Our extant text of the Shepherd, of course, actually has nothing to say about the Quartodeciman controversy.

Succession of popes at Rome: Irenaeus, Against Heresies 3.3.3, writing of Clement of Rome (Eusebius, History of the Church 5.6.4); Hegesippus according to Eusebius, History of the Church 4.22.3.

Hermas and Pastor are conflated in a poem attributed to Tertullian against Marcion (listed among the spurious works at the Tertullian Project) as follows:

Post hunc deinde Pius, Hermas cui germine frater angelicus pastor, quia tradita verba locutus.

Then after him Pius, whose biological brother was Hermas, the angelic shepherd, because he spoke the words delivered to him.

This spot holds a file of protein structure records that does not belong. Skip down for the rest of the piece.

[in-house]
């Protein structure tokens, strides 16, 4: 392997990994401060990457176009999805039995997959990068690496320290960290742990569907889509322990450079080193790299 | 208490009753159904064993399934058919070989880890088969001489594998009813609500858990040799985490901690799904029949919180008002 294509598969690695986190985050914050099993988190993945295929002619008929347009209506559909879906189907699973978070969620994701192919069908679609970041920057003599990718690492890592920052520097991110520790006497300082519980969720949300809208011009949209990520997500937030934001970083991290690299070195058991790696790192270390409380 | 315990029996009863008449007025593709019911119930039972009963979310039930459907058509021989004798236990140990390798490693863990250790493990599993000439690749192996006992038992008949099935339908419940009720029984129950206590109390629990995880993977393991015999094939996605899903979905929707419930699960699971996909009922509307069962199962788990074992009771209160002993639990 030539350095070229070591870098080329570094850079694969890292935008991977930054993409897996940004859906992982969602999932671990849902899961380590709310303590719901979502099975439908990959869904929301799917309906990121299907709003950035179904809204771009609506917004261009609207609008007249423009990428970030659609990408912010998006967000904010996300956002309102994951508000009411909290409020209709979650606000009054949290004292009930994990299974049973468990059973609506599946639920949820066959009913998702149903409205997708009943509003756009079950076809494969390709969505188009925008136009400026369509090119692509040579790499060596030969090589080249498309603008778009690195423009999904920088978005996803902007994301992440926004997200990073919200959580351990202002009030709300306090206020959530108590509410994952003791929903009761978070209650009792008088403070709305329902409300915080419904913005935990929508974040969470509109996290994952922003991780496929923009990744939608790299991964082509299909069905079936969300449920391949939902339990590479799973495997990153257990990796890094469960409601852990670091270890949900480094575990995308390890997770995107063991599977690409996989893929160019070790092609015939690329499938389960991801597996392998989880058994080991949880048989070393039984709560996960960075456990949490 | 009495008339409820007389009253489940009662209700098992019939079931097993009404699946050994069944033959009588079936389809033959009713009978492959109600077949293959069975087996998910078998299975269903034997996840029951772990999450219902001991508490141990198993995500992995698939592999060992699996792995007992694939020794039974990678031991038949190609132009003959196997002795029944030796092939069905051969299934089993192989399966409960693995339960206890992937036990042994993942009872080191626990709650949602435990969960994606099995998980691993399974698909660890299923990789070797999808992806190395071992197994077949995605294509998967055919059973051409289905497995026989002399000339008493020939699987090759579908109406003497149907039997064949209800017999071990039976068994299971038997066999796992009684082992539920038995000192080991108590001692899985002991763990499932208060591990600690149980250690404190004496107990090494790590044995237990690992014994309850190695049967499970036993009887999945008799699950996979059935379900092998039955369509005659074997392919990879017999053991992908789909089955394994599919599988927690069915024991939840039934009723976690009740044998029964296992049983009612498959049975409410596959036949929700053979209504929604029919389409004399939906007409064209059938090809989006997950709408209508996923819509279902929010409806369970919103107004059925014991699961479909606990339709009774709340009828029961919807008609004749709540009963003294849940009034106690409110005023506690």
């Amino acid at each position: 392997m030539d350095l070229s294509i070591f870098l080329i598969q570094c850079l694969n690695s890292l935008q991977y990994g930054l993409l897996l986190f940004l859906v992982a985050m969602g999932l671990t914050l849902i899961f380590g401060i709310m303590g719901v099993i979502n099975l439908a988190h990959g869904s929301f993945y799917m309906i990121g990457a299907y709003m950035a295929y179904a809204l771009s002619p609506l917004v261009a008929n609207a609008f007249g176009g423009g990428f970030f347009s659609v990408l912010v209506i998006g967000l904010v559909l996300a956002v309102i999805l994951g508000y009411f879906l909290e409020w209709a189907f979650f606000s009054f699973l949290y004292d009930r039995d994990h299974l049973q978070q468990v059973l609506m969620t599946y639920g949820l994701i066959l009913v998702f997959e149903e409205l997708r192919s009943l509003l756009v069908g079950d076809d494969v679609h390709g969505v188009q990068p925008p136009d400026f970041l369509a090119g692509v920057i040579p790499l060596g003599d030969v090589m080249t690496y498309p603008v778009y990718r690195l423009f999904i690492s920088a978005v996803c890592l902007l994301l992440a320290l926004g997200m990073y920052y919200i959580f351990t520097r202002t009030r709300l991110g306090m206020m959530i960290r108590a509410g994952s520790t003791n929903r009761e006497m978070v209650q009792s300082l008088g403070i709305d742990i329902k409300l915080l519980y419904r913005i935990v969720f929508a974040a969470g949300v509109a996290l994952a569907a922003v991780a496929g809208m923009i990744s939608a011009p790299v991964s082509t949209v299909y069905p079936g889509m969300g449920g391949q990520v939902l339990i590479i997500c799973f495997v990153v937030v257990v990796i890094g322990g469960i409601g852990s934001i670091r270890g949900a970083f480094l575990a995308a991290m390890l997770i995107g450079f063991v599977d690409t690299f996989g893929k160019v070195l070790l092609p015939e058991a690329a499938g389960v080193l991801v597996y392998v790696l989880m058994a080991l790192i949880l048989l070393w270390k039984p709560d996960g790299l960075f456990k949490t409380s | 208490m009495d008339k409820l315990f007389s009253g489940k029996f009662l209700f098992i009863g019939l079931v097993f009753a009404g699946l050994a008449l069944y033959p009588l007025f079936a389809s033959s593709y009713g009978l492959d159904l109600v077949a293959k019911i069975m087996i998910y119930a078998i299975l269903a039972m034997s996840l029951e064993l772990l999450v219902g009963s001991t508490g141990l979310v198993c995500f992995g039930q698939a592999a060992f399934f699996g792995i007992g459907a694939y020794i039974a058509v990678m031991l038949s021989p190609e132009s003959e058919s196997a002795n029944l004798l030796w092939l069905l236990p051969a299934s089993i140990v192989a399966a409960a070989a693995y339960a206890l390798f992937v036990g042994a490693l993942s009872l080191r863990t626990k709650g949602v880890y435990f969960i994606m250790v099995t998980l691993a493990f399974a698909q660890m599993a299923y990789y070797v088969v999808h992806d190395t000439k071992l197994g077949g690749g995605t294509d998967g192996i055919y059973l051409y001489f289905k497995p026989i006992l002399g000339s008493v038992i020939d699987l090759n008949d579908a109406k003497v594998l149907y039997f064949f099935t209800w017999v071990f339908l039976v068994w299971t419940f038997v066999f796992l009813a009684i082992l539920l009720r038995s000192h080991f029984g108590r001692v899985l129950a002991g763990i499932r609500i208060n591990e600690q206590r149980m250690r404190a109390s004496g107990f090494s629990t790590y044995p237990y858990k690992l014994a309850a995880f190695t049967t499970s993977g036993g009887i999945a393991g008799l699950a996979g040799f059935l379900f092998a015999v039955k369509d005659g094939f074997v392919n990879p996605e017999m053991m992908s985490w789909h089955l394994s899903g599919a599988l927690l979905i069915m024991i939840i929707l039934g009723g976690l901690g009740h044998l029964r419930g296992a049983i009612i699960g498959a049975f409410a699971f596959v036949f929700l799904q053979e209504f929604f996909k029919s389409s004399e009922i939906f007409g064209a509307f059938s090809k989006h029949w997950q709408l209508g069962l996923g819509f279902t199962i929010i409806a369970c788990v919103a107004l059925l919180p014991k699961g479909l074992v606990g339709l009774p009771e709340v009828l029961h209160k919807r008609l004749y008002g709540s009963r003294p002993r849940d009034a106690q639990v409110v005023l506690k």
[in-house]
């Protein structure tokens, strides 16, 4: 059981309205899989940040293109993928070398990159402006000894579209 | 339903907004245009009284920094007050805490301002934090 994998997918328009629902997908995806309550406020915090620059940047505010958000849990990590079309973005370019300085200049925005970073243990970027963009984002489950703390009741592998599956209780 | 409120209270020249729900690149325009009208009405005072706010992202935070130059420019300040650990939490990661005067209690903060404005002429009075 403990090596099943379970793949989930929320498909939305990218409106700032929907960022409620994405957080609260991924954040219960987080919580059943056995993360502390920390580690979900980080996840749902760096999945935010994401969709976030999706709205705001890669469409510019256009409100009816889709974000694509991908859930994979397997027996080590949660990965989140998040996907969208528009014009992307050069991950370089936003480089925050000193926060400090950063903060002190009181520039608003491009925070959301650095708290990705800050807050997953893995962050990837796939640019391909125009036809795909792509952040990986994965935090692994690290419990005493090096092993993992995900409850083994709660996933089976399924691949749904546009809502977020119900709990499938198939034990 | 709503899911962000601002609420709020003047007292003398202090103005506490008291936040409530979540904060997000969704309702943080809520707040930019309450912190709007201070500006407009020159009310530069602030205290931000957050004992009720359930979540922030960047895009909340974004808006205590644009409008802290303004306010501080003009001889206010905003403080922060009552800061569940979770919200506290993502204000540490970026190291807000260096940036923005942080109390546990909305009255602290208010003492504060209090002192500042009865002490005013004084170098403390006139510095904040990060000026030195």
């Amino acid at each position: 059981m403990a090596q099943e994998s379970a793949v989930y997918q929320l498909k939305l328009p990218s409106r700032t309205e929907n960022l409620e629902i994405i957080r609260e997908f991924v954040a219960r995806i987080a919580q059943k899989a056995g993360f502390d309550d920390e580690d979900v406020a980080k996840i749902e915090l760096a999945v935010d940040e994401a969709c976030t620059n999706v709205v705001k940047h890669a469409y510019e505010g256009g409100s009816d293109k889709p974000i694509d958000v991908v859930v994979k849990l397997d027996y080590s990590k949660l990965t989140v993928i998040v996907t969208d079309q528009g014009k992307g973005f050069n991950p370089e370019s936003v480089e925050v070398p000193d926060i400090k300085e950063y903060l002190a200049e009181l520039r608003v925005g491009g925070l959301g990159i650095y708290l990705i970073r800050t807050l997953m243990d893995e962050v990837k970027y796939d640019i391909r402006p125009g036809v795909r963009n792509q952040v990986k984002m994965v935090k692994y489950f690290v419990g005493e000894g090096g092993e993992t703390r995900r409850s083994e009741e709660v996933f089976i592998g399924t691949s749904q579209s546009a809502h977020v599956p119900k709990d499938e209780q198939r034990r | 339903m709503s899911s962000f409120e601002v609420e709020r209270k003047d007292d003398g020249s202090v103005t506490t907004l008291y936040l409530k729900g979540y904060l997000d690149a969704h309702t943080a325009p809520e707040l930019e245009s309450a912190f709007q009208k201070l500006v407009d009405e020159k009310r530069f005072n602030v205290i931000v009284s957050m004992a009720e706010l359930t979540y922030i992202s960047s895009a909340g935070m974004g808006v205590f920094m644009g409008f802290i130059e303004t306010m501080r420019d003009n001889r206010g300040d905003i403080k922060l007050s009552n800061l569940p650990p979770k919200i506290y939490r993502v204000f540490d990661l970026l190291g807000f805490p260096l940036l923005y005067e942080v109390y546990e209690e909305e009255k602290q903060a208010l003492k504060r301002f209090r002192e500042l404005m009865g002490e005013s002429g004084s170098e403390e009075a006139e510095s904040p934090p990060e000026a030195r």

According to Bart Ehrman (on pages 169-172 of volume 2 of the Loeb edition of the apostolic fathers) and Michael Holmes (on pages 191-193 of The Apostolic Fathers) the following manuscripts are extant for the Shepherd of Hermas:

Athous (A), century XV, Greek (contains chapters 1.1-107.2).
Bodmer papyrus 38 (B), century IV or V, Greek (contains chapters 1-21).
Paris 1143 patristic florilegium (F), century XIII, Greek fragments containing 52.8-10; 56.4-9; 66.4-5; 100.3-5; and 110.1-3, published by E. Lappa-Zizicas in 1965.
Michigan papyrus 129 (M), century III, Greek (contains 51.8-82.1).
Sinaiticus (S), century IV, Greek (contains 1.1-31.6).
Amherst papyrus II 190, century V or VI, Greek, in seven fragments (contains 2.2-3.1; 20.3 and 21.3; 44.1, 3; 27.1-2, 4-5; 89.2-3, 5; 94.1, 3-4; 107.1-2, 3-4).
Berlin papyrus 5104, century V, Greek (contains 32.4-33.2; 32.3-4).
Berlin papyrus 5513, century III, Greek (contains 51.7-10; 53.2-5).